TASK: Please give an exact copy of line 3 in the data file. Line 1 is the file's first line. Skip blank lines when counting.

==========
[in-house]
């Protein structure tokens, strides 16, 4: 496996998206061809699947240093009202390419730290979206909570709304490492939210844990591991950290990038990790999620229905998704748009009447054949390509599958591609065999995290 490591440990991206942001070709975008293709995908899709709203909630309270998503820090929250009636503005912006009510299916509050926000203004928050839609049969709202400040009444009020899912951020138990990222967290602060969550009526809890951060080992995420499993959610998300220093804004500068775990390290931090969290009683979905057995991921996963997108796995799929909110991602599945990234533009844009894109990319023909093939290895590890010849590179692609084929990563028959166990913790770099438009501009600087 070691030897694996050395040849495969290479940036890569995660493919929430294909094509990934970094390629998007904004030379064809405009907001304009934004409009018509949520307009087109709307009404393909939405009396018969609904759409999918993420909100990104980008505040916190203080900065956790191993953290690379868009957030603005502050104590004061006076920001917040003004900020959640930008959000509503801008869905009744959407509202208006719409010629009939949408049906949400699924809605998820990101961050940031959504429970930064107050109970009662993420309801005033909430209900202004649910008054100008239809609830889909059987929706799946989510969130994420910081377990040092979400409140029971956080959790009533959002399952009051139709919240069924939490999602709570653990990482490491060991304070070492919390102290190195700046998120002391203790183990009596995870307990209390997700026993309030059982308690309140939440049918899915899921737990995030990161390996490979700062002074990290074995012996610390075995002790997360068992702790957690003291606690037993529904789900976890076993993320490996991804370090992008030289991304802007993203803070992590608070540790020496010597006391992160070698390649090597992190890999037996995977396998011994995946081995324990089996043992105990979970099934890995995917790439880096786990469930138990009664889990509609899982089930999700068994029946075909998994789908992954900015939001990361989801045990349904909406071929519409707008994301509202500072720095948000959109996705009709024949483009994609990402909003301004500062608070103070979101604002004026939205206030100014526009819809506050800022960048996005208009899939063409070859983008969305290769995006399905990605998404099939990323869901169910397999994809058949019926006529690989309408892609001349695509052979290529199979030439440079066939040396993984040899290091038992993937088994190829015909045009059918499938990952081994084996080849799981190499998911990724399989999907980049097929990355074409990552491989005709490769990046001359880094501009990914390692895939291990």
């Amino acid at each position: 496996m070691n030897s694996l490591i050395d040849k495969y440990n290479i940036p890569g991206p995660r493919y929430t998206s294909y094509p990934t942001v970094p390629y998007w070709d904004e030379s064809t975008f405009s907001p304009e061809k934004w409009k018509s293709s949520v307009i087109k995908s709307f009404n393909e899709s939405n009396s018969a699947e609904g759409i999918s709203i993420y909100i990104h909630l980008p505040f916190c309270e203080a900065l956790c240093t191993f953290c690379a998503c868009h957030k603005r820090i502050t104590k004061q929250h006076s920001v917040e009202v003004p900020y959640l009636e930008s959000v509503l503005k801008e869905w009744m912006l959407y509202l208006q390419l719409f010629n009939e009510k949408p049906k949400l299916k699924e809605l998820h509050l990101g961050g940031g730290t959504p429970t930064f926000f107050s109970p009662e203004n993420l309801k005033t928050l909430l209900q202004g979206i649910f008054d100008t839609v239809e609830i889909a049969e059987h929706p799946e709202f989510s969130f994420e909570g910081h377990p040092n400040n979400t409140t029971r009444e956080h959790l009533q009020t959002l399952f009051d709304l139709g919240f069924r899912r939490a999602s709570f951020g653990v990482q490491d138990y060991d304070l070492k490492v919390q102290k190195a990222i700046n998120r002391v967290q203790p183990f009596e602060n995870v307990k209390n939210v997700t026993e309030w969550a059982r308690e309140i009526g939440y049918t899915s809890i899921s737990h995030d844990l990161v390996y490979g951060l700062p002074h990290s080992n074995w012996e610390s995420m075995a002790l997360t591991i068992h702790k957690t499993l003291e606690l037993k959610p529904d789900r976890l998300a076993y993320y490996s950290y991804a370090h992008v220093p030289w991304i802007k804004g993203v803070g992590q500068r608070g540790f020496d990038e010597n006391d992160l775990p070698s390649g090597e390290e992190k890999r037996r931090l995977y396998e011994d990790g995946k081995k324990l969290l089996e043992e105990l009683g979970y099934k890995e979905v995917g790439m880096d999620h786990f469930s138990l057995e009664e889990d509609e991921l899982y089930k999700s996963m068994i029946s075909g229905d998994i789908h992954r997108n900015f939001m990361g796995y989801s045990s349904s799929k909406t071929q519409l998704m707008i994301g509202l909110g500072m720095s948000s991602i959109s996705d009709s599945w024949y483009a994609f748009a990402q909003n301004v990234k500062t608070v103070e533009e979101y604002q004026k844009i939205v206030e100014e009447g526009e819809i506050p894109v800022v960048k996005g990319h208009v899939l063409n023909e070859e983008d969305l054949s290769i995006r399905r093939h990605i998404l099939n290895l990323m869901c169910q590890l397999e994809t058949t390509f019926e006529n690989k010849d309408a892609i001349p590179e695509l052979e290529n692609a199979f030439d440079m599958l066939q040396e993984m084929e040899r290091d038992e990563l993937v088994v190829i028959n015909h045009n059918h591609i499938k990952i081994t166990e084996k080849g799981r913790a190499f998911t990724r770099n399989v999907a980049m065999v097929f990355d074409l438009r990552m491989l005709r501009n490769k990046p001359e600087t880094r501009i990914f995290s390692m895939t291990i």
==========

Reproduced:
């Amino acid at each position: 496996m070691n030897s694996l490591i050395d040849k495969y440990n290479i940036p890569g991206p995660r493919y929430t998206s294909y094509p990934t942001v970094p390629y998007w070709d904004e030379s064809t975008f405009s907001p304009e061809k934004w409009k018509s293709s949520v307009i087109k995908s709307f009404n393909e899709s939405n009396s018969a699947e609904g759409i999918s709203i993420y909100i990104h909630l980008p505040f916190c309270e203080a900065l956790c240093t191993f953290c690379a998503c868009h957030k603005r820090i502050t104590k004061q929250h006076s920001v917040e009202v003004p900020y959640l009636e930008s959000v509503l503005k801008e869905w009744m912006l959407y509202l208006q390419l719409f010629n009939e009510k949408p049906k949400l299916k699924e809605l998820h509050l990101g961050g940031g730290t959504p429970t930064f926000f107050s109970p009662e203004n993420l309801k005033t928050l909430l209900q202004g979206i649910f008054d100008t839609v239809e609830i889909a049969e059987h929706p799946e709202f989510s969130f994420e909570g910081h377990p040092n400040n979400t409140t029971r009444e956080h959790l009533q009020t959002l399952f009051d709304l139709g919240f069924r899912r939490a999602s709570f951020g653990v990482q490491d138990y060991d304070l070492k490492v919390q102290k190195a990222i700046n998120r002391v967290q203790p183990f009596e602060n995870v307990k209390n939210v997700t026993e309030w969550a059982r308690e309140i009526g939440y049918t899915s809890i899921s737990h995030d844990l990161v390996y490979g951060l700062p002074h990290s080992n074995w012996e610390s995420m075995a002790l997360t591991i068992h702790k957690t499993l003291e606690l037993k959610p529904d789900r976890l998300a076993y993320y490996s950290y991804a370090h992008v220093p030289w991304i802007k804004g993203v803070g992590q500068r608070g540790f020496d990038e010597n006391d992160l775990p070698s390649g090597e390290e992190k890999r037996r931090l995977y396998e011994d990790g995946k081995k324990l969290l089996e043992e105990l009683g979970y099934k890995e979905v995917g790439m880096d999620h786990f469930s138990l057995e009664e889990d509609e991921l899982y089930k999700s996963m068994i029946s075909g229905d998994i789908h992954r997108n900015f939001m990361g796995y989801s045990s349904s799929k909406t071929q519409l998704m707008i994301g509202l909110g500072m720095s948000s991602i959109s996705d009709s599945w024949y483009a994609f748009a990402q909003n301004v990234k500062t608070v103070e533009e979101y604002q004026k844009i939205v206030e100014e009447g526009e819809i506050p894109v800022v960048k996005g990319h208009v899939l063409n023909e070859e983008d969305l054949s290769i995006r399905r093939h990605i998404l099939n290895l990323m869901c169910q590890l397999e994809t058949t390509f019926e006529n690989k010849d309408a892609i001349p590179e695509l052979e290529n692609a199979f030439d440079m599958l066939q040396e993984m084929e040899r290091d038992e990563l993937v088994v190829i028959n015909h045009n059918h591609i499938k990952i081994t166990e084996k080849g799981r913790a190499f998911t990724r770099n399989v999907a980049m065999v097929f990355d074409l438009r990552m491989l005709r501009n490769k990046p001359e600087t880094r501009i990914f995290s390692m895939t291990i």